• Find loop end (short) (only visible when a loop region is selected): Attempts to find a well-working end point for the selected loop region automatically, but will only look for it in the vicinity of your current end point, thereby keeping your loop at roughly the same length.

  • Find loop end (long) (only visible when a loop is selected): Attempts to determine an optimal end point for the selected loop region. In contrast to the previous entry, this function can increase the length of your loop by a significant amount if the detection algorithm deems a more distant position an optimal candidate for a new end point.

  • Restore loops from sample: Some audio file formats, such as WAV and AIFF, can optionally carry metadata that specifies one or more loop regions. When you choose this function, Kontakt will look for this data in the Sample file and, if it finds any, use it for creating loops.

  • Reveal sample in Finder/Explorer...: Opens the folder where the sample is located in either the explorer (Windows) or finder (macOS).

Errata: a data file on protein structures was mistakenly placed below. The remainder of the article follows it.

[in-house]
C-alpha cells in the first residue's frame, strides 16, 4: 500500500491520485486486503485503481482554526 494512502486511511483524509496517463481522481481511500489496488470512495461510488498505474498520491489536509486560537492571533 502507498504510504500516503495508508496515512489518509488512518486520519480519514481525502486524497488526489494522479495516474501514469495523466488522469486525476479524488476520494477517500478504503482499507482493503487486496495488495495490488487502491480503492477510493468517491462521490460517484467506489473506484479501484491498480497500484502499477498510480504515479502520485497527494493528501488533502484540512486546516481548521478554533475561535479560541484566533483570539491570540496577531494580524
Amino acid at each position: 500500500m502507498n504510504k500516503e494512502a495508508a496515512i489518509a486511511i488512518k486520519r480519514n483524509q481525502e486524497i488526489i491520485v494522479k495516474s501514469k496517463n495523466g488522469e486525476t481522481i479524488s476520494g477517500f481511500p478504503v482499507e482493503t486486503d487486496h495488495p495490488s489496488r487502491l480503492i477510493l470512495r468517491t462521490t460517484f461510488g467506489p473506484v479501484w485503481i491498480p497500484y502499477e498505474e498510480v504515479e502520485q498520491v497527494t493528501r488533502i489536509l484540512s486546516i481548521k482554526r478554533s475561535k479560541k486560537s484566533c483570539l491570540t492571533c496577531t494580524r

• The following functions can be found below the To All Selected Zones sub-menu. As the name suggests, these functions operate on all Zones that you have currently selected in the Mapping Editor, not just the currently displayed one.

    • Restore loops from samples: Attempts to retrieve and use loop data from the Samples of all selected Zones. This function works like the similarly named function explained above, but acts upon multiple Zones.

    • Copy current zone’s loop settings: Copies the loop settings of the currently visible Sample to all selected Zones.

    • Copy current sample start settings: Copies the sample start offset of the currently visible sample to all selected Zones.

    • Copy current start mod settings: Copies the sample start modulation amount of the currently visible sample to all selected Zones.